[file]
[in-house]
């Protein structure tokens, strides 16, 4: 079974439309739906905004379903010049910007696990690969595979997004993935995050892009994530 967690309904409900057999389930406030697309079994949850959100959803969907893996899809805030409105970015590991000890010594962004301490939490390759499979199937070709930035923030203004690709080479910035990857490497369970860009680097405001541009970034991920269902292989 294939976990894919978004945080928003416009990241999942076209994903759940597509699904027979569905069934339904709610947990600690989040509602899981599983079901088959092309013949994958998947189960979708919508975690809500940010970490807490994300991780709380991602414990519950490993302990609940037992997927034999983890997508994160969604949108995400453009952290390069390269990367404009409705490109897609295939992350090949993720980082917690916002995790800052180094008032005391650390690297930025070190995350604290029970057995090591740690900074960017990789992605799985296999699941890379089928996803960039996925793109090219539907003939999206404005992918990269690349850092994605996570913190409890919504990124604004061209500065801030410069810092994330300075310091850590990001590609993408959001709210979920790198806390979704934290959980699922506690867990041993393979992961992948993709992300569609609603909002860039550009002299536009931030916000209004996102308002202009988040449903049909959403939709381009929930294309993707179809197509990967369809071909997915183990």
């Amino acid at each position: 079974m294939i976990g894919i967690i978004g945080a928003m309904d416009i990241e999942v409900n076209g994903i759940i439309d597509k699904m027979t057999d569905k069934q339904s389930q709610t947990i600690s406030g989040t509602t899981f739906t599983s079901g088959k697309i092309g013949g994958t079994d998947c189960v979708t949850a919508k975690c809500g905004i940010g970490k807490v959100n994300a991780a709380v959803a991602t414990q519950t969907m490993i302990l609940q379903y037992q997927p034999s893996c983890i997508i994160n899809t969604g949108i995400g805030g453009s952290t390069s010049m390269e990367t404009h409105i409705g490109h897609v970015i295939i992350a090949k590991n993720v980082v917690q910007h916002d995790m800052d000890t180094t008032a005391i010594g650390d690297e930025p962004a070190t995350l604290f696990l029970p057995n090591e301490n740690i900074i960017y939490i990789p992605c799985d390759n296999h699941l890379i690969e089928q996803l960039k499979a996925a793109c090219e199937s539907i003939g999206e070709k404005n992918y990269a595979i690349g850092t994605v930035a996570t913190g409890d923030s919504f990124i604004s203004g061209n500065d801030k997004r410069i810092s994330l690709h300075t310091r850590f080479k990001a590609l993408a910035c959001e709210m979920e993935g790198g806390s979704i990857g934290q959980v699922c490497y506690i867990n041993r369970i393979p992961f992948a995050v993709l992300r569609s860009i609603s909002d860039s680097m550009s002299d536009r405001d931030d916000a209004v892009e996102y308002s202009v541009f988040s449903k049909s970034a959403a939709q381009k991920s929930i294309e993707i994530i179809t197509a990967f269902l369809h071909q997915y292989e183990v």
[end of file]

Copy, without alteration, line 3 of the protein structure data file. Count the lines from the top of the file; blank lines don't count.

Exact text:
């Amino acid at each position: 079974m294939i976990g894919i967690i978004g945080a928003m309904d416009i990241e999942v409900n076209g994903i759940i439309d597509k699904m027979t057999d569905k069934q339904s389930q709610t947990i600690s406030g989040t509602t899981f739906t599983s079901g088959k697309i092309g013949g994958t079994d998947c189960v979708t949850a919508k975690c809500g905004i940010g970490k807490v959100n994300a991780a709380v959803a991602t414990q519950t969907m490993i302990l609940q379903y037992q997927p034999s893996c983890i997508i994160n899809t969604g949108i995400g805030g453009s952290t390069s010049m390269e990367t404009h409105i409705g490109h897609v970015i295939i992350a090949k590991n993720v980082v917690q910007h916002d995790m800052d000890t180094t008032a005391i010594g650390d690297e930025p962004a070190t995350l604290f696990l029970p057995n090591e301490n740690i900074i960017y939490i990789p992605c799985d390759n296999h699941l890379i690969e089928q996803l960039k499979a996925a793109c090219e199937s539907i003939g999206e070709k404005n992918y990269a595979i690349g850092t994605v930035a996570t913190g409890d923030s919504f990124i604004s203004g061209n500065d801030k997004r410069i810092s994330l690709h300075t310091r850590f080479k990001a590609l993408a910035c959001e709210m979920e993935g790198g806390s979704i990857g934290q959980v699922c490497y506690i867990n041993r369970i393979p992961f992948a995050v993709l992300r569609s860009i609603s909002d860039s680097m550009s002299d536009r405001d931030d916000a209004v892009e996102y308002s202009v541009f988040s449903k049909s970034a959403a939709q381009k991920s929930i294309e993707i994530i179809t197509a990967f269902l369809h071909q997915y292989e183990v």